Catherine McClen: We do say with loneliness and isolation that, if your health fails, life can become much smaller and you are at much higher risk, so encouraging us all to be healthier at a younger age to protect ourselves is a good thing as it is preventive.

On Sinead’s point about some of the technologies that are at a price point that is not affordable, I understand, and I read somewhere that the NHS is starting to prescribe or give out fitness trackers to certain people. If that is the case, there must be enough evidence that they are happy to be piloting that and seeing what is happening. If we can get enough evidence to say that we can help people’s health span if we are using these devices, and the NHS has that evidence for more widespread adoption and the cost-effectiveness of it, I would like to see these technologies being made available to people for whom price is the barrier. Price tends to come down as technology is developed, but it would be great if the NHS could step in, because the evidence is there.

Q130       Lord Browne of Ladyton: We probably have several questions on the Government’s industrial strategy Healthy Ageing Grand Challenge, but here is your starter for 10. To what extent in what you do are you aware of this grand challenge, to what extent are you engaged with it and, if the answer is that you are engaged with it, how are you engaged with it? What is the mechanism?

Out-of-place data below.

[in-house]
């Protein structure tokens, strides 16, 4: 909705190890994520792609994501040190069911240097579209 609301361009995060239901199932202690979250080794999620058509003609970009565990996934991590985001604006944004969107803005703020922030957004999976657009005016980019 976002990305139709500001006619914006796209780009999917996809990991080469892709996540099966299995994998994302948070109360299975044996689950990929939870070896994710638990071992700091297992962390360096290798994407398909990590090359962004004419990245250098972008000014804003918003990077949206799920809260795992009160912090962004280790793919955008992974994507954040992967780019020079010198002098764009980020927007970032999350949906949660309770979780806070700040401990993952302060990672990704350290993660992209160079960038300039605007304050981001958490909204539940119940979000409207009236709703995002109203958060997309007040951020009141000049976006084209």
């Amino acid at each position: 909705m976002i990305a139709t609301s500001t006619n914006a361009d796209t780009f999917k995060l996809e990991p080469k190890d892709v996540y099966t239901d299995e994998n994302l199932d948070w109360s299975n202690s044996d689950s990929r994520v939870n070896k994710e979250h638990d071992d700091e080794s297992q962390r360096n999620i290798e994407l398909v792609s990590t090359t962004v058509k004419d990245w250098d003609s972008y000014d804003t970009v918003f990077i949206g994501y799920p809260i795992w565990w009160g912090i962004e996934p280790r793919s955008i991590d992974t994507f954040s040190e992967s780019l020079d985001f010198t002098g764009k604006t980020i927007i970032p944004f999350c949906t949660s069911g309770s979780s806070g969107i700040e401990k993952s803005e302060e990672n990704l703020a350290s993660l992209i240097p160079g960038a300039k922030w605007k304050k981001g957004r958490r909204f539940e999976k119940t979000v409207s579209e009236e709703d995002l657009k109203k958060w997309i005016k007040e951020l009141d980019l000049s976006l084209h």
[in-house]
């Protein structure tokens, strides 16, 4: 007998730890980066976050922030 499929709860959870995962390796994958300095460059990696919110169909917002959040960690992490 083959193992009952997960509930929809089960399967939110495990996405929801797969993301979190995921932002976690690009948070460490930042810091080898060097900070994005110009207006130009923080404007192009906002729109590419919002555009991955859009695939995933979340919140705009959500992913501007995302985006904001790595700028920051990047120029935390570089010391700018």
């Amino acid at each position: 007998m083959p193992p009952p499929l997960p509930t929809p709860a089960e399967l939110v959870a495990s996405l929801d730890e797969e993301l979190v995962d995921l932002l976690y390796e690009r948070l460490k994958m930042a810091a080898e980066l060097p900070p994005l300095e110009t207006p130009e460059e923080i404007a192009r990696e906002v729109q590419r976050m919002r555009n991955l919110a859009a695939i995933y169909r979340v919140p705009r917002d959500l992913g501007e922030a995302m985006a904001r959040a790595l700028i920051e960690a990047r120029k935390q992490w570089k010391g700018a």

Catherine McClen: We are very aware of it. As the Founder of a small social enterprise in this space, you would be very aware of the potential financial and other support which the Government are offering. I went to the launch event for the industrial challenge on healthy ageing and it seemed to be quite a challenge. There were barriers for smaller innovative start-ups to get involved, because it looked like the focus was on consortiums of bigger organisations.

None the less, we are having early discussions in Manchester and in London, and if we can find out who gets to the first stage of the healthy trailblazers, where there is a focus on collaborative working with smaller organisations like ours, we would look to try and get involved. It is not easy. Finding out who these are feels as though it falls to us. If there were some convening by the Government, that might help.

Hopefully, there will be some more specific funds available down the line for SMEs to get involved. Innovation can come from the smaller companies or it can come from larger companies. Often some of the things we have mentioned started as one-person companies or with a small number of people, so we ought to be able to get access to this funding.